“The decision making is subjective, and is dependent on experience and intuition – a factor that changes between doctors and medical centers. Embryonics wide range of smart solutions simplifies complex processes with data-backed insight, aiming at optimizing quality and fertilizations rate success,” says Embryonics founder and CEO Yael Gold-Zamir.

The company says that the success rate of traditional methods of IVF carries a 30% success rate within the US, and that the success rate is even lower outside the US.

The company developed AI algorithms that help predict the likely success rate of fertility and IVF treatments. This takes a lot of the guesswork out of the selection process.

To train the model, scientists watched embryos developing during IVF treatment. As a result, the embryo-pregnancy success rate shot up by 20% and the model allowed doctors to predict the embryos that would not yield a successful pregnancy.

This difference is significant because it saves IVF patients a significant amount of money by making the process more efficient. By increasing the chances of success, it also saves patients from the emotional toll of unsuccessful IVF attempts.

Test Tube Babies become AI Babies

According to Dr. Gold-Zamir, Embryonics has come up with Ubar, the first commercially viable product that more accurately pinpoints healthy embryos.

It won’t be long before Embryonics’ product is in the market: The product could be CE cleared in a matter of weeks, and FDA approved within the year.

“Once regulatory approvals are in, we will start implementing the product in a number of Israeli medical centers that showed interest.”

“It’s a revolution. Traditional fertility treatments resulted in very low success rate. We are going to replace IVF test-tube babies with AI babies – a transition that will create a process that is shorter, cheaper, and less dangerous for millions of couples around the world.” Adds Zamir.

If we go by the findings of Israeli startups like Embryonics, AIDOC, and Zebra, you may be forgiven for thinking that AI medical imaging analysis may replace specialist like radiologists and embryologists in the near future.

But Dr. Gold-Zamir differs: “Algorithms will take over some of the radiologist’s tasks, opening more time for physicians to take a deeper dice into patient care. But that’s further down the road. Currently, all the available tools aid and improve radiologist and doctors’ workflow and quality, with tools trained in millions of different sample sources – a database too large for humans to process.”

The effect of Artificial Intelligence it appears, will be to make medical experts more accurate in their diagnoses, and not to replace them.

Dr. Yael Gold-Zamir founded Embryonics in 2018 and the company has grown to its current composition of 16 people. Embryonics has raised a $4million round of funding with the Schuctermann Family Investment Office as well as the Israel Innovation Authority.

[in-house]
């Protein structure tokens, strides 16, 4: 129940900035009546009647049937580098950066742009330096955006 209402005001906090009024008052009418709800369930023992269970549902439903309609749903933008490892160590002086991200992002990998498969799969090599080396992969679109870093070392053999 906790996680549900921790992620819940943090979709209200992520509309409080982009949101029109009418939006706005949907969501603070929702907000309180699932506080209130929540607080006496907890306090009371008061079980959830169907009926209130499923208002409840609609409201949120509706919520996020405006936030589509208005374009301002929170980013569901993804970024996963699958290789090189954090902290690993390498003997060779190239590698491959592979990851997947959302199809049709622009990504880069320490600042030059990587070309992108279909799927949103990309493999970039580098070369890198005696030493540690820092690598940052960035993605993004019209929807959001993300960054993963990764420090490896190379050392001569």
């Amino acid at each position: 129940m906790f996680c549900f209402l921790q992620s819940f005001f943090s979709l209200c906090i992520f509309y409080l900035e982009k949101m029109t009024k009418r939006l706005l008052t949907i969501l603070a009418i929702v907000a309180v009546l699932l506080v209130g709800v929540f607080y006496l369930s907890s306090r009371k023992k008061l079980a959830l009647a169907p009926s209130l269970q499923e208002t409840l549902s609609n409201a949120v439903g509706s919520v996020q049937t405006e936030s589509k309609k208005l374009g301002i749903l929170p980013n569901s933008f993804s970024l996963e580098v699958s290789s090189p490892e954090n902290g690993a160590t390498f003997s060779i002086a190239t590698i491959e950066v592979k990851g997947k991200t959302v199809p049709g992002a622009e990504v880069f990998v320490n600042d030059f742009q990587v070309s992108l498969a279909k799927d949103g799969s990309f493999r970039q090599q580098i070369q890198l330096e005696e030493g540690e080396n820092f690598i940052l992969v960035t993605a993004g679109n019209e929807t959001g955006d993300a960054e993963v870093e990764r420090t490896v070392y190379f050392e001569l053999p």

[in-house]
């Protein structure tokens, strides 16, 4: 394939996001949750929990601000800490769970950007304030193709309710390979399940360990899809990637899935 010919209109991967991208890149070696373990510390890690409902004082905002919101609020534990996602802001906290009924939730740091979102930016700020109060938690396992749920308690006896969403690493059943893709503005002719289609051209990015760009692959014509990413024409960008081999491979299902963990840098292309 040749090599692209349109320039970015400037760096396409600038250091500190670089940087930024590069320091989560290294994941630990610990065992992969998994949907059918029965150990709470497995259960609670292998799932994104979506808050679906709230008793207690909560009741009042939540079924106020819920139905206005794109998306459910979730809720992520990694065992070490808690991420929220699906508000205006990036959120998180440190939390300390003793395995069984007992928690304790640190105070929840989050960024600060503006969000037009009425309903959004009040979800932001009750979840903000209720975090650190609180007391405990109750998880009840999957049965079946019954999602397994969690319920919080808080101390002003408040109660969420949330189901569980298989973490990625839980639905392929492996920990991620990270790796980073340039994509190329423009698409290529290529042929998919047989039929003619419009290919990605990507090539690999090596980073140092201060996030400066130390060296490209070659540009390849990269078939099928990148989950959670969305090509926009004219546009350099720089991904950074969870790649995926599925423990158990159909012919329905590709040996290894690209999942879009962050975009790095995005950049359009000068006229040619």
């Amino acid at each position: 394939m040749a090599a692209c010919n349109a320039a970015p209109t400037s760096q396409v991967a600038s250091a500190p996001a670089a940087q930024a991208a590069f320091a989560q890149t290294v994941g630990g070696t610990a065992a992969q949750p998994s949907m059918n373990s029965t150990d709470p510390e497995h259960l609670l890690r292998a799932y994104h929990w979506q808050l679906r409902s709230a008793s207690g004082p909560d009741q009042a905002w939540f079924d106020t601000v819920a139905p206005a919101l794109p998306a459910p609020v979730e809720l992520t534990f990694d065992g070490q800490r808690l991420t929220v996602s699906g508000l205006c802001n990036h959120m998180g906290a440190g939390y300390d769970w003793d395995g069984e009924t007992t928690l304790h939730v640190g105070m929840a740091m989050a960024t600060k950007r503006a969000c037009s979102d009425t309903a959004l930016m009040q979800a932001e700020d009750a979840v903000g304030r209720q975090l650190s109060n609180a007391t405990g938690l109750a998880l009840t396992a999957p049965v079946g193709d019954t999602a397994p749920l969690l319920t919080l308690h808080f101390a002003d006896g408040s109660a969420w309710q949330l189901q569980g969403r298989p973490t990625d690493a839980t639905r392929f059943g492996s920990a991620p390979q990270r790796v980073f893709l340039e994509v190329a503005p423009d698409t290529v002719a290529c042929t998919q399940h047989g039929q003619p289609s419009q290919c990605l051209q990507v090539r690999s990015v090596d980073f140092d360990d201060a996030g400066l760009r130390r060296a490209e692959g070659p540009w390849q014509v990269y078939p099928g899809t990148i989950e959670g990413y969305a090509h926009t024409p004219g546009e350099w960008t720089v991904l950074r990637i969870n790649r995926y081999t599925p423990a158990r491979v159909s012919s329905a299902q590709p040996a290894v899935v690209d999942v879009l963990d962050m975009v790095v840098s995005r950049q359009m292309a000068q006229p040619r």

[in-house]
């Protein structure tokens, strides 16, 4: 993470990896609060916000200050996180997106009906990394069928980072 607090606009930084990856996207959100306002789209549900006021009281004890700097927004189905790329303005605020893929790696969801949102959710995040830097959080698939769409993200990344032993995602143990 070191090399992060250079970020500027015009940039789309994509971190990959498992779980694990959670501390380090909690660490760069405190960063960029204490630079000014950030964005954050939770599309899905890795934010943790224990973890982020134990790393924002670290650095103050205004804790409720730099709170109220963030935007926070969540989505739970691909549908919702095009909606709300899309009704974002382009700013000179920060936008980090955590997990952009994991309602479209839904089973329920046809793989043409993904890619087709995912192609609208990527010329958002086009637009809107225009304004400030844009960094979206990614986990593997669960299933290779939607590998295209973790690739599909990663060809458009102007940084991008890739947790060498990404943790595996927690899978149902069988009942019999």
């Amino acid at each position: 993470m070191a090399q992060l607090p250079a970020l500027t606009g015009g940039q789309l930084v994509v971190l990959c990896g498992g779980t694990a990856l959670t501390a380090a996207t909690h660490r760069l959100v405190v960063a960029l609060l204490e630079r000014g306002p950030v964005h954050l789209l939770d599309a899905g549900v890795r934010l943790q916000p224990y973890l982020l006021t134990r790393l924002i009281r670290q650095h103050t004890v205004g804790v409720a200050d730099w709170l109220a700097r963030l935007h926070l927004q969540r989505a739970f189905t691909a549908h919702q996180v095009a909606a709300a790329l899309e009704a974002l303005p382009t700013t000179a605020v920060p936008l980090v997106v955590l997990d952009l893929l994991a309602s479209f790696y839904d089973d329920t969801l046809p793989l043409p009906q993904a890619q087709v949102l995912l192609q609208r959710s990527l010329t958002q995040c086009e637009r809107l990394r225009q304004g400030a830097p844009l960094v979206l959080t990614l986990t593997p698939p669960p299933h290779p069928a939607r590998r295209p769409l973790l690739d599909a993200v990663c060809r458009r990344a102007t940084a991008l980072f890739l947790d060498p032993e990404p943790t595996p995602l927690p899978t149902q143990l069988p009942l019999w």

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Four-Week Memory Test that could predict the Risk of Alzheimer’s

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Scientists now believe that it may be possible to identify people who have a greater risk of developing Alzheimer’s disease by testing their memory over a four-week period.

Trials have shown that zeroing in on the ability to retain a memory over a longer period could yield potentially more accurate predictors than the traditional memory tests. Traditional memory tests assess people’s memory over a period of half an hour.

University of Bristol researchers led the study which they published in the Alzheimer’s Research and Therapy journal in which they wanted to test using a word list to test people’s memory over four weeks. People were tested for their memory of the list four weeks after hearing it initially.

Those whose memory of the list after four weeks was better off, registered less cognitive decline over the year after. This was true even for those who did not have any problems with cognitive function or memory at the start.

Forty six older people participated in the study. All of them were healthy and their average age was 70.7. The study participants had to perform three memory tasks. Researchers tested t heir delayed recall 30 minutes later and then four weeks later.

They also did the Addenbrooke’s Cognitive Examination III or ACE-III test. ACE-III test is conventionally used to detect cognitive impairments, as well as a brain MRI. One year later, the participants repeated the same ACE-III test to measure their cognitive abilities.

At the end of the study, researchers found that 15 out of 46 participants had experienced a decline in their cognitive abilities, and that the verbal memory tests conducted over the initial period of four weeks would have yielded a better prediction of this decline than the standard memory tests.

After combining the scores from the four-week memory tests together with the results of the MRI brain scan, the researchers found that it was possible to make even more accurate prediction s of cognitive decline.

The MRI brain scans showed that there was a size reduction in the section of the brain that governs memory. This is the part of the brain that gets affected by Alzheimer’s Disease.

By testing long-term memory recall, the researchers found that they could detect Alzheimer’s disease much earlier and achieve better treatment outcomes. Treatments to stop Alzheimer’s disease or slow down its progression are much more effective when given during the early stages of the disease. This is the best time because patients are yet to develop significant problems with their memory.